Giving and Receiving Aid
March 1983 (VOL. 1, NO. 1)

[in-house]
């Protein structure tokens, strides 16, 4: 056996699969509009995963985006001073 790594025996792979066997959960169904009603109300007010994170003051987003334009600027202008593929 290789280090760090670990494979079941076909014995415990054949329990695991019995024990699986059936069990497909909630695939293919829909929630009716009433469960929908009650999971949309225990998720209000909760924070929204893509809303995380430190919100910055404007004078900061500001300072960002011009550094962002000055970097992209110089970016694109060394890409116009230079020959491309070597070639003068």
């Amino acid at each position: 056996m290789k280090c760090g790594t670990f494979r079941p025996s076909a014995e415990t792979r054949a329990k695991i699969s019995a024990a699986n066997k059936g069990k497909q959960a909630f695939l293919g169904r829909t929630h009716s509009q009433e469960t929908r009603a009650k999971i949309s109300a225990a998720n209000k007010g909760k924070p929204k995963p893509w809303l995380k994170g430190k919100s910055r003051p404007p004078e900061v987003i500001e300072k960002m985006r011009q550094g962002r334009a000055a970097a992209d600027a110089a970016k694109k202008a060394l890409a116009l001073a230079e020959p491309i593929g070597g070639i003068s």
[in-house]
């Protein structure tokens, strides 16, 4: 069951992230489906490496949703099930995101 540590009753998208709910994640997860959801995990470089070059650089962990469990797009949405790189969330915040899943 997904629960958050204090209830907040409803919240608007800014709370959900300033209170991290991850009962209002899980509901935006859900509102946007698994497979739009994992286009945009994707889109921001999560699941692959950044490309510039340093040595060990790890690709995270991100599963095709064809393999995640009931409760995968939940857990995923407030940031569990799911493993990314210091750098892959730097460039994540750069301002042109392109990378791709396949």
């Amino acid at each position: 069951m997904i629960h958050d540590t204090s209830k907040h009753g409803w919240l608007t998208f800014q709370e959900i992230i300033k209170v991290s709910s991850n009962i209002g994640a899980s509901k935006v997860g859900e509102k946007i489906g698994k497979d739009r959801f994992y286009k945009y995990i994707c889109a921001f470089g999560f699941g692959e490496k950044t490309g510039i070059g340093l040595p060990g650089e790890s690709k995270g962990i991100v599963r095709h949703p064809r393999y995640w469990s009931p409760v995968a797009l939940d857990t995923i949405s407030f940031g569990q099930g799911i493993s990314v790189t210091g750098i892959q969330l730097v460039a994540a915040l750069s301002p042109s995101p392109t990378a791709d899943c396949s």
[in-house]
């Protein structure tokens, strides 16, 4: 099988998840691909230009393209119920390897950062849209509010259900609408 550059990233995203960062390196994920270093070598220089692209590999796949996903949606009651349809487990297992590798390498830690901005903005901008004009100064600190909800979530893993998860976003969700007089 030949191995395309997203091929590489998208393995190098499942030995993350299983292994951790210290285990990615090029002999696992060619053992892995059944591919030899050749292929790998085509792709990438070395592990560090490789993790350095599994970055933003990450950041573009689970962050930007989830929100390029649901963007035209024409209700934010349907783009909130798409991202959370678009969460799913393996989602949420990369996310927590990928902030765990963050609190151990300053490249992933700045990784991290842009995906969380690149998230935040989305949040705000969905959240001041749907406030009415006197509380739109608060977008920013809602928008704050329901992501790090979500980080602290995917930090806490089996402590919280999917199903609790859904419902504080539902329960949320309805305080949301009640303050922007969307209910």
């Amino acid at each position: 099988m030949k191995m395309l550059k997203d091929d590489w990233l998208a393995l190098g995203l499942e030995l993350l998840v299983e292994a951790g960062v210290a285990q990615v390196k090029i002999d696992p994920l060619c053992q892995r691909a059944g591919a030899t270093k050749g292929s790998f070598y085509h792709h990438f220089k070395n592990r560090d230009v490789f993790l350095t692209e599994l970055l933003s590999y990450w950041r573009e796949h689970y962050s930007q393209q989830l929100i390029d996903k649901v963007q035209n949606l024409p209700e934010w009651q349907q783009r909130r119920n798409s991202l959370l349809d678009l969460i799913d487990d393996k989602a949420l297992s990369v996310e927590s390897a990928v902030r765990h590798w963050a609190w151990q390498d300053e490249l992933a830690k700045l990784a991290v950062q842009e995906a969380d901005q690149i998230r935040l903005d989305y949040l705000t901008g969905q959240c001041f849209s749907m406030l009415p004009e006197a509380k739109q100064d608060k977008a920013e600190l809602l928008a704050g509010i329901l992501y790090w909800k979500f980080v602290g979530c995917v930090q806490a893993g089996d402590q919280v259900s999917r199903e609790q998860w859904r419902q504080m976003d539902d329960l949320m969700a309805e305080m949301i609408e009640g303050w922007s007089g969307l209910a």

Most research devoted to the problem of giving aid in disaster has focused on the post impact period. In such situations there is usually altruism, but people tend to help family members, other relatives, and friends before strangers. This research focuses on the impact period rather than the post impact period. Data were collected with a mailed questionnaire, after the blizzard of January 1978 in the midwest of the U.S.A. during which people were immobilized for as much as five days. Several measures of giving and receiving help were obtained. The question considered here is do the findings on helping patterns toward victims in a post impact period apply also to a situation of prolonged impact. Respondents gave and received more help from relatives and friends than from strangers. However, friends rather than relatives both gave and received more help. The usual patterns of the importance of the primary group; family, relatives and friends seem to have prevailed. One of the main problems during blizzard impact may be the difficulties of persons who are physically or socially isolated.